Date of Award

January 2015

Document Type

Open Access Thesis

Degree Name

Master of Public Health (MPH)


School of Public Health

First Advisor

Melinda M. Pettigrew


Background: Pnuemonia is a leading cause of morbidity and mortality worldwide and children diagnosed with asthma have been shown to be at greatly increased risk of recurrent Community-Acquired Pneumonia (CAP). CAP in asthmatic children can incur nearly double the healthcare costs and lead to poorer outcomes during the course of the pneumonia infection.

Objective: This study seeks to determine if sputum (SP) samples may be used in the pediatric population to better understand the microbiome environment during severe pneumonia in place or in conjunction with the more commonly used nasopharyngeal (NP) samples. Additionally, this study seeks to identify features of the microbiome associated with pneumonia severity in asthmatic children.

Methods: Sputum and nasopharyngeal/oropharyngeal (NP/OP) samples were collected from asthmatic children diagnosed with asthma upon admission to a hospital. Bacterial cultures for known CAP pathogens using sputum samples, and PCR detection for viral pneumonia pathogens on the NP/OP samples were performed. To study the microbiome, 16s rRNA analysis of sputum and nasopharyngeal samples was performed and analysis conducted using a variety of single and community-based analyses. Outcomes of interest were LOS > 4 days and admission to the ICU.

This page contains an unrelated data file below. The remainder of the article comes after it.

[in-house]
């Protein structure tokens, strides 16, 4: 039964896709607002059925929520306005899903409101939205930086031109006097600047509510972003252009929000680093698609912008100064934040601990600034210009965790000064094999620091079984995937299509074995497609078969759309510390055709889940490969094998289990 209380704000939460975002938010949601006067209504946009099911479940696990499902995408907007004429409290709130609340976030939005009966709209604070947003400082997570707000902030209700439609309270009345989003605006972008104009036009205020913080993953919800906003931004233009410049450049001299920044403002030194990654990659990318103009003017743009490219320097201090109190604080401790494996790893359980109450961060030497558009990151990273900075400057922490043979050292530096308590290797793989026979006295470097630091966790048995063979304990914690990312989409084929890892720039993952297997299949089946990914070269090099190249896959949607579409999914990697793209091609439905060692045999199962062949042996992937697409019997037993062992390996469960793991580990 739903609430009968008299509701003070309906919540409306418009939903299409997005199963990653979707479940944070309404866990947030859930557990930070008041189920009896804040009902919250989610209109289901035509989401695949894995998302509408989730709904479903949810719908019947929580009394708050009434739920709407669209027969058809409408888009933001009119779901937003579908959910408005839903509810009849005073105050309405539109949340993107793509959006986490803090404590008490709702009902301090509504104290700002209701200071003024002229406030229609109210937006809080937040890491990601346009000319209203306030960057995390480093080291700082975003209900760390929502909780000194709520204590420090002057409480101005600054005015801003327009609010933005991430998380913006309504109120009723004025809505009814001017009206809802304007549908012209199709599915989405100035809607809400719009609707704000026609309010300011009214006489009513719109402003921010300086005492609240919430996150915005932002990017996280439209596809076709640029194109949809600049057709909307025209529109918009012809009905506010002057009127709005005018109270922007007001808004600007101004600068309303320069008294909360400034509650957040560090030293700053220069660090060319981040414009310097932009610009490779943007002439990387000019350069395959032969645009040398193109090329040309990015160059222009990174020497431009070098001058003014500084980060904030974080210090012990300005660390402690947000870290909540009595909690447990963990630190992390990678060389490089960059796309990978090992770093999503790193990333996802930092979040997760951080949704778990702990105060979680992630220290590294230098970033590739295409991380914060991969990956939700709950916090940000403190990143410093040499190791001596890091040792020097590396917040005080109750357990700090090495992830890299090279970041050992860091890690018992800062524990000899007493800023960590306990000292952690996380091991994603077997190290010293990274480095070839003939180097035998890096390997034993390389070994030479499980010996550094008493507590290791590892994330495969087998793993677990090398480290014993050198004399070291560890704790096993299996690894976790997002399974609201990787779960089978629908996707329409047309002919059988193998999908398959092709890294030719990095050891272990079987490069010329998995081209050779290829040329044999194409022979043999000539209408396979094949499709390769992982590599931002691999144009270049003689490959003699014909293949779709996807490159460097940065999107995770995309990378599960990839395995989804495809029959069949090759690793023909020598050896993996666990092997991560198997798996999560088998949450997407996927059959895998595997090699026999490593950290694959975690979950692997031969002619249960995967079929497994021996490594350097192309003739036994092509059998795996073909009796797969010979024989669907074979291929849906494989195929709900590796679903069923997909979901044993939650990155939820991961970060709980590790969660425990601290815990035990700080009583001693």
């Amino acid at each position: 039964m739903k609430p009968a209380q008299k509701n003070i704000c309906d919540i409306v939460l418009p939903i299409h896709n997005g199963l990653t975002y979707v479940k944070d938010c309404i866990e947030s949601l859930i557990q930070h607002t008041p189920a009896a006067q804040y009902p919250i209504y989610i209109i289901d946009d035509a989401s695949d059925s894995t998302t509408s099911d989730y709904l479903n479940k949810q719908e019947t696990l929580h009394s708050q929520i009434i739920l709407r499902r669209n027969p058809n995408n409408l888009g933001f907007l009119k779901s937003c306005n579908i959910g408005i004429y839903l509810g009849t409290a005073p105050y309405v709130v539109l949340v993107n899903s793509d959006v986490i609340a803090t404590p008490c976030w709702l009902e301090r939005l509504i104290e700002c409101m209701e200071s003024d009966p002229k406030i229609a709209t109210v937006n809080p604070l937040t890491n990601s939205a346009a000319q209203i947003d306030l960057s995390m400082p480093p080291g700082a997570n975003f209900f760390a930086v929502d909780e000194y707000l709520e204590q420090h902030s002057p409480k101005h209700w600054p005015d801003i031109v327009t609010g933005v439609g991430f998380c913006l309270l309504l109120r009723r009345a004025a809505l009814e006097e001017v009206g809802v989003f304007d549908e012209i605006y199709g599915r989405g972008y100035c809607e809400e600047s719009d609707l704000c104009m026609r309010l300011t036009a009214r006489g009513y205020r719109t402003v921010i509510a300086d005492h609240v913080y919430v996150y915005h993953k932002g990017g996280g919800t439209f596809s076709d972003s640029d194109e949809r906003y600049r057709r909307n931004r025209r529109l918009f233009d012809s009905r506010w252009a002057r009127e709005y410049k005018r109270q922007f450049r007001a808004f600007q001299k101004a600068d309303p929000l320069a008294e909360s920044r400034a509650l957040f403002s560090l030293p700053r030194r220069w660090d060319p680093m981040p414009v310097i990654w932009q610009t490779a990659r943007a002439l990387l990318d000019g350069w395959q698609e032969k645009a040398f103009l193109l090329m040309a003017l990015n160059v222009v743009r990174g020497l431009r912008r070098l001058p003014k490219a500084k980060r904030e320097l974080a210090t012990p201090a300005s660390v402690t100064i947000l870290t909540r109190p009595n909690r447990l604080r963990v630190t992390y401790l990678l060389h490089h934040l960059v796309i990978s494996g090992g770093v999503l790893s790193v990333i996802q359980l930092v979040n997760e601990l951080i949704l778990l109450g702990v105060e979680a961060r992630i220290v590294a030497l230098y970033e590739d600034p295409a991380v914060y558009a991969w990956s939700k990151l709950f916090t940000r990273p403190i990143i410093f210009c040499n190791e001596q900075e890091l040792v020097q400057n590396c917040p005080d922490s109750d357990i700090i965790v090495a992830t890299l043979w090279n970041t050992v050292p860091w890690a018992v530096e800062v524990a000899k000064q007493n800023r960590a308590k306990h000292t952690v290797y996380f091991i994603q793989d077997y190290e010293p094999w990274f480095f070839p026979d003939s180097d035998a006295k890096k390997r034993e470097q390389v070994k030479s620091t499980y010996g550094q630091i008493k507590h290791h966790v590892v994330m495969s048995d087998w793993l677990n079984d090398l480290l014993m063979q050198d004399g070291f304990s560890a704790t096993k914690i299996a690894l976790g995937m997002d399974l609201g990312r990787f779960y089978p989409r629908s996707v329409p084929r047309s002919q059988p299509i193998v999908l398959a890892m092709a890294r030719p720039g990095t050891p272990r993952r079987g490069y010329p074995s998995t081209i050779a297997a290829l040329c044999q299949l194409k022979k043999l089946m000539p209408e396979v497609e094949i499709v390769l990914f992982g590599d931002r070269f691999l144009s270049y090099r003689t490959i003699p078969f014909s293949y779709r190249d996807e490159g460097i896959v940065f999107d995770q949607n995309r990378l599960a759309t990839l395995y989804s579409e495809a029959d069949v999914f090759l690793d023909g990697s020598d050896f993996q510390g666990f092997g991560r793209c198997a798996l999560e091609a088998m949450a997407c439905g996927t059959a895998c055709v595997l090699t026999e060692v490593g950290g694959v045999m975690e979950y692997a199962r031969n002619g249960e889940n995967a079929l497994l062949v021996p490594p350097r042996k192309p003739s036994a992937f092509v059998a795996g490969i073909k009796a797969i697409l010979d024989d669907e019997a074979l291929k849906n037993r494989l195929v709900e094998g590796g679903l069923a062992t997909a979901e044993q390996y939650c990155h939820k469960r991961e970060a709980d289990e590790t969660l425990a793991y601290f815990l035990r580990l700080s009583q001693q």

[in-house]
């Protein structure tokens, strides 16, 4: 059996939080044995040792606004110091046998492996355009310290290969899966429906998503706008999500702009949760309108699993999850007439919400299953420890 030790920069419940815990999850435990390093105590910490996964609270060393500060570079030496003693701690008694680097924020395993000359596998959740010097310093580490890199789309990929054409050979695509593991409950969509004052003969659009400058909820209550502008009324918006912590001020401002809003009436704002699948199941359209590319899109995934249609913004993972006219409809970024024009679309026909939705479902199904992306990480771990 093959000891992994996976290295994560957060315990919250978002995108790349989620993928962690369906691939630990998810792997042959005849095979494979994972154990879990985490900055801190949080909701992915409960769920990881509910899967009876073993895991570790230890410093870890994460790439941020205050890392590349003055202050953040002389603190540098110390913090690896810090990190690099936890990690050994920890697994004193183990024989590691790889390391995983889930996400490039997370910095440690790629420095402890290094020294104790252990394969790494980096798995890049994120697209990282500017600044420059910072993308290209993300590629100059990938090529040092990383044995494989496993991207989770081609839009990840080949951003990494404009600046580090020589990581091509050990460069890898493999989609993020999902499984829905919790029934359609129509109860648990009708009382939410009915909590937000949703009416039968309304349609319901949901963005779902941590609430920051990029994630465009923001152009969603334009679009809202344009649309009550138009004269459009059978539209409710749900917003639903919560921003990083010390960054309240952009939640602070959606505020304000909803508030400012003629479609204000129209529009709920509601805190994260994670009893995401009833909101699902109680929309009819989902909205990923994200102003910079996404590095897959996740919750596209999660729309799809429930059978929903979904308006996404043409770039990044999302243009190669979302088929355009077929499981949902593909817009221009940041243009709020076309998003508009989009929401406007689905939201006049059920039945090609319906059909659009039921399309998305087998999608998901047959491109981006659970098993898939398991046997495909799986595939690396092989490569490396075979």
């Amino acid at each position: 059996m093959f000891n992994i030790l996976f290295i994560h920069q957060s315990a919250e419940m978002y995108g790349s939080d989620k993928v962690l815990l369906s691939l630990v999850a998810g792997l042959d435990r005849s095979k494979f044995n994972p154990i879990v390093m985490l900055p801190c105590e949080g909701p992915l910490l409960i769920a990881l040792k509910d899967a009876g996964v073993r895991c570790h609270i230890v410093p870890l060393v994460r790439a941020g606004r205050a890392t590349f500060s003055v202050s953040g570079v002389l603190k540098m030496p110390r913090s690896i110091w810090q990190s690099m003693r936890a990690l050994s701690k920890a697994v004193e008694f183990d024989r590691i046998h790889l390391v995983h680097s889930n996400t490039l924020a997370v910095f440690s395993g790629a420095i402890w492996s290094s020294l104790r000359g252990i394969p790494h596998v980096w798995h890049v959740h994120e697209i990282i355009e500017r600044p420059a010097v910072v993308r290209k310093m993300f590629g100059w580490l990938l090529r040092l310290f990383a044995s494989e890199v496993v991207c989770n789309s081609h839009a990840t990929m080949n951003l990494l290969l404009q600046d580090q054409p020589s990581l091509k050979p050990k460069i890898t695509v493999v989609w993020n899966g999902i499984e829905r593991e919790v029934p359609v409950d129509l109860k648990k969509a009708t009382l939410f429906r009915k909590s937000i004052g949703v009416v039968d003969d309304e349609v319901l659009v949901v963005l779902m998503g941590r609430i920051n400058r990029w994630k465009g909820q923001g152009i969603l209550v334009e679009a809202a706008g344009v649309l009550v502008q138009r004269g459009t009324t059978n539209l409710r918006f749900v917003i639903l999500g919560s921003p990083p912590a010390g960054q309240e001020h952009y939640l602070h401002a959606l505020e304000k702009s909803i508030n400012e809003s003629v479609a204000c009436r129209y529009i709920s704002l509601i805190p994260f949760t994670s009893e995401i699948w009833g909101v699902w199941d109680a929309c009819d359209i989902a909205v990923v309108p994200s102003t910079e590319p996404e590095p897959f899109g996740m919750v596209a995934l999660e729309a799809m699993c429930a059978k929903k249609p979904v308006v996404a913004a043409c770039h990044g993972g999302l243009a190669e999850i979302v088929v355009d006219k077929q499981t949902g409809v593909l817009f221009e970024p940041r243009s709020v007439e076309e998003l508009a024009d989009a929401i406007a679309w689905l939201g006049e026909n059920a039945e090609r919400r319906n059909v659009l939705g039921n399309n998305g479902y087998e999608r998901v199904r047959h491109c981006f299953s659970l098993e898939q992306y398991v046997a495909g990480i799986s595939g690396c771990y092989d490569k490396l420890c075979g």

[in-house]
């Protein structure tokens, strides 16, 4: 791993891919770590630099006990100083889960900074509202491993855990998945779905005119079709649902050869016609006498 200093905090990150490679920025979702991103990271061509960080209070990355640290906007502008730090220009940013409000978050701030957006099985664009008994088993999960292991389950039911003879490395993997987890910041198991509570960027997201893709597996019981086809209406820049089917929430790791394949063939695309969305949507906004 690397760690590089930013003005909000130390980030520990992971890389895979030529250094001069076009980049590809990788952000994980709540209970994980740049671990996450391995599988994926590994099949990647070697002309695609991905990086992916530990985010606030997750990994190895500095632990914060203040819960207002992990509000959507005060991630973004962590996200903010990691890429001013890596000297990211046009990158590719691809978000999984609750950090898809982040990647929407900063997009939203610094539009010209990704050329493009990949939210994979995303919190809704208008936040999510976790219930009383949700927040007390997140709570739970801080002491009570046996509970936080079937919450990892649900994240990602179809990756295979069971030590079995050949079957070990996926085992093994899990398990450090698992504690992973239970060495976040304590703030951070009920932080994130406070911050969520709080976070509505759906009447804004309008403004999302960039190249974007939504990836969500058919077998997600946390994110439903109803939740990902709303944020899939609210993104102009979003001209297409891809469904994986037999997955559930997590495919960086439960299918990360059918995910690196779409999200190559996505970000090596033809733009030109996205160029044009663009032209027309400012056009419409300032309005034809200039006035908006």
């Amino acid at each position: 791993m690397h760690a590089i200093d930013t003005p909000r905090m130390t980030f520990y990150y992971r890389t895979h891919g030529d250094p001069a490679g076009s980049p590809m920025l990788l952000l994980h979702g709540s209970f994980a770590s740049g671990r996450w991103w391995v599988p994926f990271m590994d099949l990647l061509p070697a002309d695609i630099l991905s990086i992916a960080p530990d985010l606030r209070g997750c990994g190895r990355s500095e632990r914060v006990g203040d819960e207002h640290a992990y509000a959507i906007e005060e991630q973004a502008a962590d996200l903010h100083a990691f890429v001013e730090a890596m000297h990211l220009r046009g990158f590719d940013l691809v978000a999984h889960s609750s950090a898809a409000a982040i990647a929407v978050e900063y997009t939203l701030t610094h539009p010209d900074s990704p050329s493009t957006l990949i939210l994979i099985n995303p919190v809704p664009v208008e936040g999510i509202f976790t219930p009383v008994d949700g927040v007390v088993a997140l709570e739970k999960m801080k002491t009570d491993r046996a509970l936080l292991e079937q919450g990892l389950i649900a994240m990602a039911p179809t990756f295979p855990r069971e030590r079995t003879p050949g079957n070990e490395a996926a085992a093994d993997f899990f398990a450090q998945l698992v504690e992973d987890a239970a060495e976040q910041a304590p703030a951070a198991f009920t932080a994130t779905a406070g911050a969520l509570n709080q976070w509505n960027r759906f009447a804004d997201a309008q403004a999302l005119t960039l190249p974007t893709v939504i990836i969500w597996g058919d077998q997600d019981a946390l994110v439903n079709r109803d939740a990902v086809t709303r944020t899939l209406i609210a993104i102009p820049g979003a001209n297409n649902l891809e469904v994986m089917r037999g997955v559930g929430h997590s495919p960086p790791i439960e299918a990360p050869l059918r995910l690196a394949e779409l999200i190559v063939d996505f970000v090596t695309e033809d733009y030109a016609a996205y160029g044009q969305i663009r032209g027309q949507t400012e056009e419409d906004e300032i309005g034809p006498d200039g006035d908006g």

Results: High relative abundance of CAP pathogens, including Moraxella and Haemophilus, were associated with poorer CAP outcomes in both age groups for both ICU admission and longer LOS. Similarly, a positive sputum culture result for Staphylococcus aureus was found to be significantly associated with more severe pneumonia. Bacteroidetes was associated with shorter LOS and Rothia association with longer LOS in several of the analyses. Both conclusions are consistent with previous characterizations of the bacteria in the onset of pneumonia and asthma. Moraxella was consistently associated with longer LOS and increased risk of ICU admission, consistent with its characterization as a minor CAP pathogen, but was protective against longer LOS in the younger age group.

Conclusions: First, our study demonstrates that sputum samples may be used in a pediatric population. Our findings demonstrate that many of the microbiome features previously identified as being predictive of, or associated with, CAP, also serve to predict severe pneumonia outcomes in this pediatric population, including longer Length of Stay (LOS) and Intensive Care Unit (ICU) admission. However, certain inconsistencies in the trends in our data highlight the need to perform microbiome analyses using many different approaches to fully understand the complex relationships between the diverse commensal and pathogenic bacteria that comprise the microbiome.


This is an Open Access Thesis.